African American historian Gerald Early refers to Jack Johnson (1878-1946), the first African American heavyweight champion of the world, as "the first African American pop culture icon." Johnson is a seminal and iconic figure in the history of race and sport in America. This manuscript is the translation of a memoir by Johnson that was published in French, has never before been translated, and is virtually unknown. Originally published as a series of articles in 1911 and then in revised form as a book in 1914, it covers Johnson's colorful life and battles, both inside and outside the ring, up until and including his famous defeat of Jim Jeffries in Reno, on July 4, 1910. In addition to providing information about Johnson's life, it is a fascinating exercise in self-mythologizing that provides substantial insights into how Johnson perceived himself and wished to be perceived by others. Johnson's personal voice comes through clearly-brash, clever, theatrical, and invariably charming. The memoir makes it easy to see how and why Johnson served as an important role model for Muhammad Ali and why so many have compared the two.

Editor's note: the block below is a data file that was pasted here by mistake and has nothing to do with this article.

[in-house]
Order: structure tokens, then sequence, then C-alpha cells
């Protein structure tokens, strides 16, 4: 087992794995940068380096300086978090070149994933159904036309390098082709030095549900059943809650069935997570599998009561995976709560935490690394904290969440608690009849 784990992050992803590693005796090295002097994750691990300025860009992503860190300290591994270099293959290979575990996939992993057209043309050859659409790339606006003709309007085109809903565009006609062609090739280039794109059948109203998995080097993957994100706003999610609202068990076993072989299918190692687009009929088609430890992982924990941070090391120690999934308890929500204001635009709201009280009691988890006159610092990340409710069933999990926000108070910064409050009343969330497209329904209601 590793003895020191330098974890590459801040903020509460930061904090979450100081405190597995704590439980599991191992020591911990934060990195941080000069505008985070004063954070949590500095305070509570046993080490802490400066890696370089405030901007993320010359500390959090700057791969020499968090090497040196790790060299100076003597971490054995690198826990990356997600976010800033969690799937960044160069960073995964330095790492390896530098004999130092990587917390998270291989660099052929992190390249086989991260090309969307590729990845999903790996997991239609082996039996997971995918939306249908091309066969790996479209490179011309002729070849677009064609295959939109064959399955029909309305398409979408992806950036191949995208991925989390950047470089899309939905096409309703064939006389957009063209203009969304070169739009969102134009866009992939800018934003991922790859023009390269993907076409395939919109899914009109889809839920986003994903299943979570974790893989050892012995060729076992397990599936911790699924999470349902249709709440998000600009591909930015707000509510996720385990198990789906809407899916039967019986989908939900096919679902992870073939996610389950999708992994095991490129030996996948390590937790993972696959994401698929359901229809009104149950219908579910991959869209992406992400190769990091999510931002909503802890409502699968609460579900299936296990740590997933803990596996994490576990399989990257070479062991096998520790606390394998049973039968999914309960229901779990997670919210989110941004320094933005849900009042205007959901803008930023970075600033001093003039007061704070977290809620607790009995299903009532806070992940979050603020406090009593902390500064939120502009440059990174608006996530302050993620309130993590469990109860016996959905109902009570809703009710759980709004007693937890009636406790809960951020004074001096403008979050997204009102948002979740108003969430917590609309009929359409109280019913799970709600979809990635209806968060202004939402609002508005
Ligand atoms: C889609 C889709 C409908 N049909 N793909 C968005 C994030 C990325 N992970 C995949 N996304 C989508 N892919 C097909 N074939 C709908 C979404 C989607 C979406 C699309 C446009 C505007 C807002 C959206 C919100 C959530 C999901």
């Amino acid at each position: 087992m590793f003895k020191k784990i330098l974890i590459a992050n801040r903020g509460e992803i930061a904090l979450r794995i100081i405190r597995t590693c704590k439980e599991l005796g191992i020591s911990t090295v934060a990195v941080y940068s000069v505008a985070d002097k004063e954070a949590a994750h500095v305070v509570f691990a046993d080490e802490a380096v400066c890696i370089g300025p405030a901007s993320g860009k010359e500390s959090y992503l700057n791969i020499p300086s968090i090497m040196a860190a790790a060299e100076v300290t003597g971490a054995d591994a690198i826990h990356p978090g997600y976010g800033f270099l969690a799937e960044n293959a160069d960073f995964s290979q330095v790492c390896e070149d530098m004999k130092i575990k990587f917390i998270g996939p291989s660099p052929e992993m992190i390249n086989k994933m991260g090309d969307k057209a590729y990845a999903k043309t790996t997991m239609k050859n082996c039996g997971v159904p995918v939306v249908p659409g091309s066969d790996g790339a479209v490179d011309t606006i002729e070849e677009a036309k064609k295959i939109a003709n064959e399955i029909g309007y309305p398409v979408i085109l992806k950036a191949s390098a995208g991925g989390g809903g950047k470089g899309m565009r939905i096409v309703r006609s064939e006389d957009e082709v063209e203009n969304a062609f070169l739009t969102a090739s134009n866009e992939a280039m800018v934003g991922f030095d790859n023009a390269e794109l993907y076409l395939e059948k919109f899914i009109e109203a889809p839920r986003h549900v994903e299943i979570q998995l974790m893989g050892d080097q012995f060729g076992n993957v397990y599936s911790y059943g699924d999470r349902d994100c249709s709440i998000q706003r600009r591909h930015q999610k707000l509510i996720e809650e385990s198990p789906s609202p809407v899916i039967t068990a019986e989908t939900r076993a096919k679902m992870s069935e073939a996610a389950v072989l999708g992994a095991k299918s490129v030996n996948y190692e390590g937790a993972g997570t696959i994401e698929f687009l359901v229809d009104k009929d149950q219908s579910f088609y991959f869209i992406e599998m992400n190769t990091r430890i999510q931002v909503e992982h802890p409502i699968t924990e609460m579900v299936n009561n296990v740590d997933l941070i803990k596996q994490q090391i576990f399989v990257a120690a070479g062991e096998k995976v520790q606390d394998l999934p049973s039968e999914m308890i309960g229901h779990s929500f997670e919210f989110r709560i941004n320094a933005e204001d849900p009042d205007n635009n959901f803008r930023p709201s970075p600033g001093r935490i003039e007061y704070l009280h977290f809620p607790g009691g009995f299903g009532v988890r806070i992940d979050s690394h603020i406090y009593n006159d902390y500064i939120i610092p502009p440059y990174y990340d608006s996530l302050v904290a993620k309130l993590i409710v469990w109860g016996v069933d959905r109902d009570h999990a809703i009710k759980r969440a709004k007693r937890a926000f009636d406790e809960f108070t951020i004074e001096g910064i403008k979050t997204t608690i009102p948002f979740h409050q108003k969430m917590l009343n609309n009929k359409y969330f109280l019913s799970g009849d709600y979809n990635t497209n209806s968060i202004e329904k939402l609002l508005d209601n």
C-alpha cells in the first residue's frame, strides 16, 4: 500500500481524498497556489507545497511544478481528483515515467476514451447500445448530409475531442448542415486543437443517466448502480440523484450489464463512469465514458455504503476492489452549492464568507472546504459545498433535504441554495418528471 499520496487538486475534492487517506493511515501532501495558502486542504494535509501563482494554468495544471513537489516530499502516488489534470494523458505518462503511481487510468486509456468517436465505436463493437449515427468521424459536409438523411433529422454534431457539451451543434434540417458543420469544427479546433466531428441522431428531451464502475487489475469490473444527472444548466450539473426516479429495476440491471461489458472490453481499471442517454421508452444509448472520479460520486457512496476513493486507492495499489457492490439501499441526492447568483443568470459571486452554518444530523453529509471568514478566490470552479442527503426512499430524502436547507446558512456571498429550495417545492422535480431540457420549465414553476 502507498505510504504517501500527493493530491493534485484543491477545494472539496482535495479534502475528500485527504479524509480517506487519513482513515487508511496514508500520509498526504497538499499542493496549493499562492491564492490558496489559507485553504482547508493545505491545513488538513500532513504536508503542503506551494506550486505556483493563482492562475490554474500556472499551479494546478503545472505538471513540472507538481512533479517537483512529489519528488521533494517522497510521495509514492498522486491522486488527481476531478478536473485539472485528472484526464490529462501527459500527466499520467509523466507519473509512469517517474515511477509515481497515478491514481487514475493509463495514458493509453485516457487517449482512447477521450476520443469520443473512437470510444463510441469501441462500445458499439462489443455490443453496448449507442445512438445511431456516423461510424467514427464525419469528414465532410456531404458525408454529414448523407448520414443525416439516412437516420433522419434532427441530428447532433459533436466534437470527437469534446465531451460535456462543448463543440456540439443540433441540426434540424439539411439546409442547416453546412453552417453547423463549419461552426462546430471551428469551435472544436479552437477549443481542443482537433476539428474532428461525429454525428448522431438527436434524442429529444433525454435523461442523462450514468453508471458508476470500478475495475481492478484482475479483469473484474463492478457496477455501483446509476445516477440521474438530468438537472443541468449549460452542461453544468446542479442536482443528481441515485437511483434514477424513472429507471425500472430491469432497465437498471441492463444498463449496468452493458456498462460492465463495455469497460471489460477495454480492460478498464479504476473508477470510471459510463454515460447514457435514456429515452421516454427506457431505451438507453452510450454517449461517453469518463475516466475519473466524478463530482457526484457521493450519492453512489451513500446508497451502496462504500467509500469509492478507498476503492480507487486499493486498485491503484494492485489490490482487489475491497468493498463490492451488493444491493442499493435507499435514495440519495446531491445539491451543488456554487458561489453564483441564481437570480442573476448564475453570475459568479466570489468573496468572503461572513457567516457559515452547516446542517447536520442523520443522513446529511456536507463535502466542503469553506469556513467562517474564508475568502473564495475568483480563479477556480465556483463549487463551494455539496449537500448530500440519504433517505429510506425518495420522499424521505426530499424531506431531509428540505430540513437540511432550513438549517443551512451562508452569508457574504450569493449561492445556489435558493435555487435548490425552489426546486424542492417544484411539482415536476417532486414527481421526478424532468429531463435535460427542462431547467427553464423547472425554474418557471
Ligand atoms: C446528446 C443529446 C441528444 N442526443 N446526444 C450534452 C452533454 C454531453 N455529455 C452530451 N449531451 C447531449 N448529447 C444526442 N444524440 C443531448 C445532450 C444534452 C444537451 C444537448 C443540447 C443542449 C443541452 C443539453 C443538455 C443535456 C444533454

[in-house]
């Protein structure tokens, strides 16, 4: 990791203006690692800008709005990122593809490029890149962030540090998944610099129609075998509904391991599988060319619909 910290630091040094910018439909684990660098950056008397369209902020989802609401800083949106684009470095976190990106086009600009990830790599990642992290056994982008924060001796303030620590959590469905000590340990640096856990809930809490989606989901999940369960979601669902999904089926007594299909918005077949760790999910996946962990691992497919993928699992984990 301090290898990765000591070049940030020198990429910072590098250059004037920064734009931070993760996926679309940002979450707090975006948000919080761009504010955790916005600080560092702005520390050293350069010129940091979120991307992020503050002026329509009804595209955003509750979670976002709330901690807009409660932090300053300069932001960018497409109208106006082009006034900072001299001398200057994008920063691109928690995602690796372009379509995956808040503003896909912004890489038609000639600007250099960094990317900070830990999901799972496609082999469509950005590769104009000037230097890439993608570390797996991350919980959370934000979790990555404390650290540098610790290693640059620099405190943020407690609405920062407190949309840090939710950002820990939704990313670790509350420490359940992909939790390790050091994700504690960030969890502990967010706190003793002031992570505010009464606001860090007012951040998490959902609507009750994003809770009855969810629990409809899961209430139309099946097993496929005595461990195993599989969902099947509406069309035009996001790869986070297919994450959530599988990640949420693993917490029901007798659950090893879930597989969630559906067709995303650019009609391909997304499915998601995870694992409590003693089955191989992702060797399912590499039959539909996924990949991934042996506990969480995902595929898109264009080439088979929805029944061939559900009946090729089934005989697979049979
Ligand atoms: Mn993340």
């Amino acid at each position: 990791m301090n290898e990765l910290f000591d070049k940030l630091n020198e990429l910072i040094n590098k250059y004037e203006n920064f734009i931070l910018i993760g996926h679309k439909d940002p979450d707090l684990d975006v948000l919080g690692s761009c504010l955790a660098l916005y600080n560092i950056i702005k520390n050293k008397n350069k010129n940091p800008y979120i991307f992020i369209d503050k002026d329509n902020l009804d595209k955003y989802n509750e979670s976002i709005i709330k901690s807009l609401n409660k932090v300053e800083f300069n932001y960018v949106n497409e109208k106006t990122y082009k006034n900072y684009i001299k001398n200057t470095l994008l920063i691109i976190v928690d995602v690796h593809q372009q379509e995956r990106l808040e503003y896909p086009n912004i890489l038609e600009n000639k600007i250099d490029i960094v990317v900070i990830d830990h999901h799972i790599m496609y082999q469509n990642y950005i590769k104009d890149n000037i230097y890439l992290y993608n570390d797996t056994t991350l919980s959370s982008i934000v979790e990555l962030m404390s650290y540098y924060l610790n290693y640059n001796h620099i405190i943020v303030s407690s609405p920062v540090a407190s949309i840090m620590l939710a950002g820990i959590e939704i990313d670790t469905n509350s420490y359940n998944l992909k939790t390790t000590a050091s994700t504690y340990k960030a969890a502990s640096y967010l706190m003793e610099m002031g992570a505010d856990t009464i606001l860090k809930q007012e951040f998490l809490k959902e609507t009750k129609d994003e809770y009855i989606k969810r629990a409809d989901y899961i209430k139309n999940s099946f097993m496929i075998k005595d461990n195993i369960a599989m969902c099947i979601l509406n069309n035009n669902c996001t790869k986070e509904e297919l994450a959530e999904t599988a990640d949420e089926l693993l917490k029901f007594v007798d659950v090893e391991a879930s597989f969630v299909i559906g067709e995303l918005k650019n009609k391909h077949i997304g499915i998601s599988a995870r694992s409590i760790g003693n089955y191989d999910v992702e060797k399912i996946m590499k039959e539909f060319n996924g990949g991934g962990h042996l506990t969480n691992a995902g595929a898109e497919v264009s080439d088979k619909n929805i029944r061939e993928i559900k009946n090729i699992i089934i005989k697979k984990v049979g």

A meditation on escaping the chaos of modern life and rediscovering the luxury of solitude. Winner of the Prix Médicis for nonfiction, The Consolations of the Forest is a Thoreau-esque quest to find solace, taken to the extreme. No stranger to inhospitable places, Sylvain Tesson exiles himself to a wooden cabin on Siberia’s Lake Baikal, a full day’s hike from any "neighbor," with his thoughts, his books, a couple of dogs, and many bottles of vodka for company. Writing from February to July, he shares his deep appreciation for the harsh but beautiful land, the resilient men and women who populate it, and the bizarre and tragic history that has given Siberia an almost mythological place in the imagination. Rich with observation, introspection, and the good humor necessary to laugh at his own folly, Tesson’s memoir is about the ultimate freedom of owning your own time. Only in the hands of a gifted storyteller can an experiment in isolation become an exceptional adventure accessible to all. By recording his impressions in the face of silence, his struggles in a hostile environment, his hopes, doubts, and moments of pure joy in communion with nature, Tesson makes a decidedly out-of-the-ordinary experience relatable. The awe and joy are contagious, and one comes away with the comforting knowledge that "as long as there is a cabin deep in the woods, nothing is completely lost."